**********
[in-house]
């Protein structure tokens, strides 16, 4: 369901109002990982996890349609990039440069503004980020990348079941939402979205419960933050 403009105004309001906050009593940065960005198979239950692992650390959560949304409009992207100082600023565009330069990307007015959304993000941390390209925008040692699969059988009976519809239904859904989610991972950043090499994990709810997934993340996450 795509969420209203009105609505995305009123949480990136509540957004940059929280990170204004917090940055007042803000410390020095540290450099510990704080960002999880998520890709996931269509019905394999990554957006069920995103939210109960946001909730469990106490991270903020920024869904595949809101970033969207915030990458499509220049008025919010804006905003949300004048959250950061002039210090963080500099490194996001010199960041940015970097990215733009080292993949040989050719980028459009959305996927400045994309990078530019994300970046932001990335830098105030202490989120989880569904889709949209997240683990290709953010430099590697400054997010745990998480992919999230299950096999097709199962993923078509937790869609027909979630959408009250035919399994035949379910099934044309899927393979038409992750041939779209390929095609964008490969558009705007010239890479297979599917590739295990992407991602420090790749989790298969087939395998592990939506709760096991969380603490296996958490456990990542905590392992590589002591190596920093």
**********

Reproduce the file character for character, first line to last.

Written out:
[in-house]
């Protein structure tokens, strides 16, 4: 369901109002990982996890349609990039440069503004980020990348079941939402979205419960933050 403009105004309001906050009593940065960005198979239950692992650390959560949304409009992207100082600023565009330069990307007015959304993000941390390209925008040692699969059988009976519809239904859904989610991972950043090499994990709810997934993340996450 795509969420209203009105609505995305009123949480990136509540957004940059929280990170204004917090940055007042803000410390020095540290450099510990704080960002999880998520890709996931269509019905394999990554957006069920995103939210109960946001909730469990106490991270903020920024869904595949809101970033969207915030990458499509220049008025919010804006905003949300004048959250950061002039210090963080500099490194996001010199960041940015970097990215733009080292993949040989050719980028459009959305996927400045994309990078530019994300970046932001990335830098105030202490989120989880569904889709949209997240683990290709953010430099590697400054997010745990998480992919999230299950096999097709199962993923078509937790869609027909979630959408009250035919399994035949379910099934044309899927393979038409992750041939779209390929095609964008490969558009705007010239890479297979599917590739295990992407991602420090790749989790298969087939395998592990939506709760096991969380603490296996958490456990990542905590392992590589002591190596920093």